“A Celt will soon be as rare on the banks of the Shannon as the red man on the banks of Manhattan.” — London Times 1846 editorial
One of the greatest cover ups and frauds ever perpetrated is the true story of the Irish Starvation, or genocide. In hidden history, it’s more commonly referred to by the highly misleading “Irish Potato Famine.”
Basic research shows that the British sent an army into Ireland after a potato blight and aggressively removed enormous quantities of food stuffs from Ireland for use in England. Additionally, the potato blight was present in Europe at the time, which allowed “merchants” and speculators to profit from higher food prices there.
Accordingly, as food was removed, somewhere around 2 million (Fogarty- Chapter 6, The Murder Toll, of my Ireland 1845-1850: the Perfect Holocaust, and Who Kept it “Perfect,) Irish died and were buried in unconsecrated graves around the country. No one knows all the precise locations, as the cover-up artists ignored the mass burial sites scattered around Ireland. Some were dumped at sea. But the following map shows the mass graves of Ireland and the British occupational lock down. This was birddogged on-the-ground research and interviews with locals conducted by author Chris Fogarty.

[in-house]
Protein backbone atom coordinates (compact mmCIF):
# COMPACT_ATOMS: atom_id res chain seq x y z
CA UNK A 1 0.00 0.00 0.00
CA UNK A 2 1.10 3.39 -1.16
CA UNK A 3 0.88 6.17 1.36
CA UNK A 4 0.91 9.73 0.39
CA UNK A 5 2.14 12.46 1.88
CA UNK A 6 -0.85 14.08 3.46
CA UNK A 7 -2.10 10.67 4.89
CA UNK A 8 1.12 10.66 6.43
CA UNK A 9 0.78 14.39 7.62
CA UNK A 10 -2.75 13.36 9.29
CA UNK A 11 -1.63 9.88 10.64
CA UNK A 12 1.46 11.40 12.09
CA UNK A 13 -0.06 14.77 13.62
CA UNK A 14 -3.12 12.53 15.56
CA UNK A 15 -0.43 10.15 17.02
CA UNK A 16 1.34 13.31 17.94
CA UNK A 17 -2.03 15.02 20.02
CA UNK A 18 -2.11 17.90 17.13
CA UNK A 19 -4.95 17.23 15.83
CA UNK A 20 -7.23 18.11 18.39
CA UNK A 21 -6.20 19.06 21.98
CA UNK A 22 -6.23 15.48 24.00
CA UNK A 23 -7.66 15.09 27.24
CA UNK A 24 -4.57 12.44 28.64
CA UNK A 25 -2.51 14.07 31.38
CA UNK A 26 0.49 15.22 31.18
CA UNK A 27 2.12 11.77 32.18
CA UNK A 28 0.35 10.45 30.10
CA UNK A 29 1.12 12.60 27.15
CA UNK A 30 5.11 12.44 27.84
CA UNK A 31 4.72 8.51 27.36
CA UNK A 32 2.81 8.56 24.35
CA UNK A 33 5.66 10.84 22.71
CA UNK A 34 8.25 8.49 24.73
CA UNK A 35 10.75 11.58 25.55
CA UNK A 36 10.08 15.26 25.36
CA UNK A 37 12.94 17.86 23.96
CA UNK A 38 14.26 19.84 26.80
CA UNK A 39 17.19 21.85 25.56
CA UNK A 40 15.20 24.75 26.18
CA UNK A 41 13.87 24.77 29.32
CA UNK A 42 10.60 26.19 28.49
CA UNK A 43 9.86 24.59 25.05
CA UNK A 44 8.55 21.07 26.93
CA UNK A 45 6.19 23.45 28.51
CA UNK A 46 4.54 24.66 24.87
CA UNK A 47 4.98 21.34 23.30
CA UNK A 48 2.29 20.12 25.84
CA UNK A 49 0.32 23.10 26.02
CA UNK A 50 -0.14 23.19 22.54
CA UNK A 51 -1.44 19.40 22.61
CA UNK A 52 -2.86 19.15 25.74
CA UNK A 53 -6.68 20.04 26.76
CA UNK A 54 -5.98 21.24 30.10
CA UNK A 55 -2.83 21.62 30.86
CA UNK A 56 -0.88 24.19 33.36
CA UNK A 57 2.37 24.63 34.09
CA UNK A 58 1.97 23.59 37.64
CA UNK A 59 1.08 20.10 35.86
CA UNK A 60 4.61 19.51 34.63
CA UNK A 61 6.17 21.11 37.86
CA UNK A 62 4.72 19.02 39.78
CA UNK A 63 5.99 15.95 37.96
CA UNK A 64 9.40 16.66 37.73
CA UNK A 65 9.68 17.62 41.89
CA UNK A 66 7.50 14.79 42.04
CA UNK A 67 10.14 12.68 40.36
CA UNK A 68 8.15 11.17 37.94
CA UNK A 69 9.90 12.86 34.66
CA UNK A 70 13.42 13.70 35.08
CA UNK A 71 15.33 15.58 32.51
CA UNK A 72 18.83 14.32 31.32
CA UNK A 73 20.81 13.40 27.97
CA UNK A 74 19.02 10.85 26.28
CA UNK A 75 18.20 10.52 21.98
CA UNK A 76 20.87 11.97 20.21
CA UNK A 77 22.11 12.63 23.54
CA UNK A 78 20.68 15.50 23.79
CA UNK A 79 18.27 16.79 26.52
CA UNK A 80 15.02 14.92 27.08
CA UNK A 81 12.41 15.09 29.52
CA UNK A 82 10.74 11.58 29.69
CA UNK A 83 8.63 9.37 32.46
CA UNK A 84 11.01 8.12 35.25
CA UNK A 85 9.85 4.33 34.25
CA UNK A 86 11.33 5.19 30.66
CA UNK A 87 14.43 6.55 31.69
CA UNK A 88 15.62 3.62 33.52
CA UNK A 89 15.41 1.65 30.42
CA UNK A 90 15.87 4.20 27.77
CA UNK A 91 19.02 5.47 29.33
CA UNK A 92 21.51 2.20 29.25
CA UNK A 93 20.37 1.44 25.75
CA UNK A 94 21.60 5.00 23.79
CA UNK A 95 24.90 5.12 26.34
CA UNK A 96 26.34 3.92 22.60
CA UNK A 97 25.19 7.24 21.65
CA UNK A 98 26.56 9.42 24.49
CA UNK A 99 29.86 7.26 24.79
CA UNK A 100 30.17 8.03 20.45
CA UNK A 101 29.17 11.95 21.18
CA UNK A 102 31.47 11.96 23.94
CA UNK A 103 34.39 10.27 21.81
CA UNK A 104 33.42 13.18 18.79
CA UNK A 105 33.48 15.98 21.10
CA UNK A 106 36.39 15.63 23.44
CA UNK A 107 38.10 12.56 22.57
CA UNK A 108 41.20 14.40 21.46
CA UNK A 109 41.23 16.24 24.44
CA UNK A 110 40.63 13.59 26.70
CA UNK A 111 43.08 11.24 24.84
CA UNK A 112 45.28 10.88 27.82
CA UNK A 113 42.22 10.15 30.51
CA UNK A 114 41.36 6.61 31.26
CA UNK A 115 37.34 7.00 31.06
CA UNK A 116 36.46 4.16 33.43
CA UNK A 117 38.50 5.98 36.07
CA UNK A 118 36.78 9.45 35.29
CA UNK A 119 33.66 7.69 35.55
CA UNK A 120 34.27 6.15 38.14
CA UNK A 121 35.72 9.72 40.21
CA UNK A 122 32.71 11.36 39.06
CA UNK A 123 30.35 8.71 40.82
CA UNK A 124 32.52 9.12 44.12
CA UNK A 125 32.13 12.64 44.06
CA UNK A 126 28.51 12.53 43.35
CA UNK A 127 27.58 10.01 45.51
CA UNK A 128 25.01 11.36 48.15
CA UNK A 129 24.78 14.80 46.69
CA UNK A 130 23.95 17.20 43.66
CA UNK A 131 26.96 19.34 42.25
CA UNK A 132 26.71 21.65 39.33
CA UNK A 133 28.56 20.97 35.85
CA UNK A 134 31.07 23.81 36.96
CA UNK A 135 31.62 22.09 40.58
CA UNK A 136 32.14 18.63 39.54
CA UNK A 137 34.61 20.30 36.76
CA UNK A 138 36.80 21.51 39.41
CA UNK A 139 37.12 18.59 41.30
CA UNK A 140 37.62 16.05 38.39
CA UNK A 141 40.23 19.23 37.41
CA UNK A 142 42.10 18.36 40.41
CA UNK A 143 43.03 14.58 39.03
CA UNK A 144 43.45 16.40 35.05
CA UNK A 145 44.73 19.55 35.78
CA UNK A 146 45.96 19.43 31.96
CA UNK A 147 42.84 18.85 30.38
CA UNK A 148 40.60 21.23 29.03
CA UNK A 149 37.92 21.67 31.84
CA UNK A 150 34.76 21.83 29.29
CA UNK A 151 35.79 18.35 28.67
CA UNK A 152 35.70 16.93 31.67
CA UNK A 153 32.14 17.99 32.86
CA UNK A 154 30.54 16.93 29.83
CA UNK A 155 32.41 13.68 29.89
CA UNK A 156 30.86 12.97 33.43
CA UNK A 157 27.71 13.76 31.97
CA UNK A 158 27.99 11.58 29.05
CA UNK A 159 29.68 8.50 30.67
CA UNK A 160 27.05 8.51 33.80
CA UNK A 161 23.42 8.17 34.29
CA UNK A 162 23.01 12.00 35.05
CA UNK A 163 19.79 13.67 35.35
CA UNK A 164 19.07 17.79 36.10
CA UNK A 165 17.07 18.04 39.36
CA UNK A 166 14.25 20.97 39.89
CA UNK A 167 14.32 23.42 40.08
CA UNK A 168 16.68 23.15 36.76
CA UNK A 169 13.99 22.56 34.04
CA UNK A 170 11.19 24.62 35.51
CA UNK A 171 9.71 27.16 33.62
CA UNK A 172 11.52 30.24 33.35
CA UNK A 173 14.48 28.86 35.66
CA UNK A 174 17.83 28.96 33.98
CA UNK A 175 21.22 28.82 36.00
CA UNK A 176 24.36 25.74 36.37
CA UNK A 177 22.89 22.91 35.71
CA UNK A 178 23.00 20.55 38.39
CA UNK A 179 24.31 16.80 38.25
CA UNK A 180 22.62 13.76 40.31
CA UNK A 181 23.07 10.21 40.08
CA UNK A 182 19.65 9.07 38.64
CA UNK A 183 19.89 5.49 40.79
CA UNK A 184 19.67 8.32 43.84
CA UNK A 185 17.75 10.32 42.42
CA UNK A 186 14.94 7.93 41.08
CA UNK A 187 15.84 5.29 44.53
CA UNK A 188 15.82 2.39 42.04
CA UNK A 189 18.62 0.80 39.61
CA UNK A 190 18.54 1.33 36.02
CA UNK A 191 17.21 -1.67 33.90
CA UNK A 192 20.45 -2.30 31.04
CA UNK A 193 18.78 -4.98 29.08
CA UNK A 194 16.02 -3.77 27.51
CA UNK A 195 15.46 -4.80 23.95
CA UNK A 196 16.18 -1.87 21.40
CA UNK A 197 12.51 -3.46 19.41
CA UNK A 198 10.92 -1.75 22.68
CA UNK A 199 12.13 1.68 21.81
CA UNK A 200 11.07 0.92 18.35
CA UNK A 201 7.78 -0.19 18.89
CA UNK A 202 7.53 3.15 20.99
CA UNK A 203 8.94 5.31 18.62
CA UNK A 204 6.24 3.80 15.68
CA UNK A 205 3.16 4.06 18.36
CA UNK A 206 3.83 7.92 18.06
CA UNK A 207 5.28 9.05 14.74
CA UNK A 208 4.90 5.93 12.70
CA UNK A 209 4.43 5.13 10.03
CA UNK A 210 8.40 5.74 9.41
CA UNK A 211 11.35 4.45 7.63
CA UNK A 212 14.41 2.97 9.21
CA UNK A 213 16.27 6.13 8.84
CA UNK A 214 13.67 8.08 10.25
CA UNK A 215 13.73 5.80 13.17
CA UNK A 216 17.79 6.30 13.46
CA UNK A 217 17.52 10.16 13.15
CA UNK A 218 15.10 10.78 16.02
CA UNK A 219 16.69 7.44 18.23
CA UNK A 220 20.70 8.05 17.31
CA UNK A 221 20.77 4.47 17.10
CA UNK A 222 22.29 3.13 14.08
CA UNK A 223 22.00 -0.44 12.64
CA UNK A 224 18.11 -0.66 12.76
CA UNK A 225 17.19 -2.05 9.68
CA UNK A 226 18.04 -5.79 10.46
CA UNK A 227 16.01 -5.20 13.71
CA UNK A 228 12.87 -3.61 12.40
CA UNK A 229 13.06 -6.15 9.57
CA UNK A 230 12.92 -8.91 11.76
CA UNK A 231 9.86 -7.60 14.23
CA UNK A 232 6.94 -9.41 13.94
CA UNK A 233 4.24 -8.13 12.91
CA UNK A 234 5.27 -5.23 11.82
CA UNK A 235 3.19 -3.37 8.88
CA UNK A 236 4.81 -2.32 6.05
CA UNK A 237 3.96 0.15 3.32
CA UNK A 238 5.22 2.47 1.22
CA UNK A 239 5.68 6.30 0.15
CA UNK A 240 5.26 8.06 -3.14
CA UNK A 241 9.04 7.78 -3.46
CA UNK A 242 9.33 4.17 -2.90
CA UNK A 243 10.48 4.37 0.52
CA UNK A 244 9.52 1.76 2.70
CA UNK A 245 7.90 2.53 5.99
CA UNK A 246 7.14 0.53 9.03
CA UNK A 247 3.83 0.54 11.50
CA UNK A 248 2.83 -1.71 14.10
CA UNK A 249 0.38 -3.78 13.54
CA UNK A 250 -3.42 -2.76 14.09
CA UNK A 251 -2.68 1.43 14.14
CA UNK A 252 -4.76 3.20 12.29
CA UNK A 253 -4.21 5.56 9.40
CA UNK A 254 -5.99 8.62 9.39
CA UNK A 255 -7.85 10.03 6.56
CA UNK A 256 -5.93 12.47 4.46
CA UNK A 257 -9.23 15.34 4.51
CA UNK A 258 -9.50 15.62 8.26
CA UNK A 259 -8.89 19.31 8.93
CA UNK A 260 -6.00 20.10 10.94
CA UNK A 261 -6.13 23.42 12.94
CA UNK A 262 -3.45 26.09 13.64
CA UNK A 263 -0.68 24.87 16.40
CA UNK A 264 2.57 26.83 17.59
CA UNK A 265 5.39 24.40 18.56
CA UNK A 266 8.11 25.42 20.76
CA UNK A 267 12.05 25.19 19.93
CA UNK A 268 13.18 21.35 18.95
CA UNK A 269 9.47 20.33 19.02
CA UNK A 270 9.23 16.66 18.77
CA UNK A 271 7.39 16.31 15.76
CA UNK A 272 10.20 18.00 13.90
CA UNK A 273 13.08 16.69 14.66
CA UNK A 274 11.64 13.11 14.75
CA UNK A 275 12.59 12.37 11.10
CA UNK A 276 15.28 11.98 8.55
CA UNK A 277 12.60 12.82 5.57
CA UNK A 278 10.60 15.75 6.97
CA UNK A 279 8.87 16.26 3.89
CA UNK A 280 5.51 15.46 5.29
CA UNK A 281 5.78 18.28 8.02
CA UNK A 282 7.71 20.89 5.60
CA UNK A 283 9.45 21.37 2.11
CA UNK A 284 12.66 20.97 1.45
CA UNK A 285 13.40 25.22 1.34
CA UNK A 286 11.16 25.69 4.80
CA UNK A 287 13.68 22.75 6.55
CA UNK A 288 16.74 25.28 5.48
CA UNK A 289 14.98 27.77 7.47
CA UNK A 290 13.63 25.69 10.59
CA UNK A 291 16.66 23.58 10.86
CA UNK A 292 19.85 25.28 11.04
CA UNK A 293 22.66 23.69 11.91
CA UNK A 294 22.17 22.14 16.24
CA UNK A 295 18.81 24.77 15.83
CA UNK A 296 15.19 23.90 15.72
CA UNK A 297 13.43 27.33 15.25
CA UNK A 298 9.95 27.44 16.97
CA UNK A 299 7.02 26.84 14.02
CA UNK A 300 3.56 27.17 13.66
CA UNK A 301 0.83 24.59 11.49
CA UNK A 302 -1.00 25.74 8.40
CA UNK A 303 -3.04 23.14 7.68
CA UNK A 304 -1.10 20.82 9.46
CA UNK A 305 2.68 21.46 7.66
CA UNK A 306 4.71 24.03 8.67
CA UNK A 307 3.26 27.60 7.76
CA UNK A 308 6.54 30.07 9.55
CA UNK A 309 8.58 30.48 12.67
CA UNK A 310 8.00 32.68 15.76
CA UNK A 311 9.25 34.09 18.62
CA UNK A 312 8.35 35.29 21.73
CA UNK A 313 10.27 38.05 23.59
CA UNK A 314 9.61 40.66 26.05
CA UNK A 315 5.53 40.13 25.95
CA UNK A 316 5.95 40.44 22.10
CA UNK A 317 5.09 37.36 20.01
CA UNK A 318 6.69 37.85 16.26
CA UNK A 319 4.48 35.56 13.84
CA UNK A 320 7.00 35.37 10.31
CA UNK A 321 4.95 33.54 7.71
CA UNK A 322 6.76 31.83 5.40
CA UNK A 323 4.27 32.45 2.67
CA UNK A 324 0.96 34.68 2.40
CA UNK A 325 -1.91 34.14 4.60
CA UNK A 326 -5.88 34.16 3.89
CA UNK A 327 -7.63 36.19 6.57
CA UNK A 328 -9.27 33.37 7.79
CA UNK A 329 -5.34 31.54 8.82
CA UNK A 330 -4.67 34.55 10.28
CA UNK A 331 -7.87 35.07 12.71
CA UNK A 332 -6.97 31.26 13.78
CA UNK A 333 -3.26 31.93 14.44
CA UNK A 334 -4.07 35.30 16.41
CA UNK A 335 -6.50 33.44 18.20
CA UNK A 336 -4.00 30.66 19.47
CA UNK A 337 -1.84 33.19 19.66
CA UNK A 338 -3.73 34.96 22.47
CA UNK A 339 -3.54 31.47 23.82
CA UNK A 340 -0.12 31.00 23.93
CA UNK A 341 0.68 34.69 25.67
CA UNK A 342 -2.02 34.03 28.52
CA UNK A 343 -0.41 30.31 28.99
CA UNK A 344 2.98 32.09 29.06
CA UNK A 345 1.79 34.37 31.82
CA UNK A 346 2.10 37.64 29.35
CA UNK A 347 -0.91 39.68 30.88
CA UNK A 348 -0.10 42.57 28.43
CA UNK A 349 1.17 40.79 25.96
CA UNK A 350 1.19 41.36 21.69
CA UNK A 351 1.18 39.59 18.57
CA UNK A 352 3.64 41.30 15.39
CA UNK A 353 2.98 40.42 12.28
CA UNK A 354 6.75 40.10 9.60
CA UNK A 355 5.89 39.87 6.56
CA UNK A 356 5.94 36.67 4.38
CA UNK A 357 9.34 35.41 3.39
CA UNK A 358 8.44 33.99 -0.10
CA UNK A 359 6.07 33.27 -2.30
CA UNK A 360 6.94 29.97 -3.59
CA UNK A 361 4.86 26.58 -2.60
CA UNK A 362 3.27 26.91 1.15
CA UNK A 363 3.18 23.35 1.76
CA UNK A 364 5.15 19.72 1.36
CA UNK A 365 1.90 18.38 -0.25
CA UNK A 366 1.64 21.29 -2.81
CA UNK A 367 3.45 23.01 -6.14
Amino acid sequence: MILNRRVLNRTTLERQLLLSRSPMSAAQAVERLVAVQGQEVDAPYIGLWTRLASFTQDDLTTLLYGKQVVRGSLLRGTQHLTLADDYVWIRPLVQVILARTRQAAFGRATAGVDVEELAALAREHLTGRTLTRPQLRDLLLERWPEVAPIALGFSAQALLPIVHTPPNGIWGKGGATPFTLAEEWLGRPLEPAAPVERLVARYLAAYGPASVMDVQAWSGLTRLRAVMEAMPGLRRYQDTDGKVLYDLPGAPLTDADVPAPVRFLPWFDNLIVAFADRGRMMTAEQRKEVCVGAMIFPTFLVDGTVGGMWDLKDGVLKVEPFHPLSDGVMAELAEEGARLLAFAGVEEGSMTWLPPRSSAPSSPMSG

The Irish Starvation represents two fundamental reasons for a strong nation rooted in blood and soil. Irish land had been looted and stolen from the Irish farmers by large British interests tied to international finance. In laissez faire capitalism, such as existed in the mid-19th century — and to a large extent globally today– food went to the highest bidder. Once tenant farmers were under the gun to feed their own families and kin, distressed sales of higher-value foods such as cattle occurred and fell into the hands of merchants.
Ireland’s diet since pre-history has been meat, dairy products, grains, fruit and vegetables; only later supplemented by potatoes. Central to its ancient legends are its livestock, reaping hooks, flails, querns and grain-kilns and -mills. The many Connacht grain-kilns and mills shown on the Irish Ordnance Survey Map of 1837-1841 operated continually prior to and during the Starvation, and subsequent to it until the 1940s. Therefore, the story of the potato blight as the cause of mass starvation is quite secondary and a misdirection.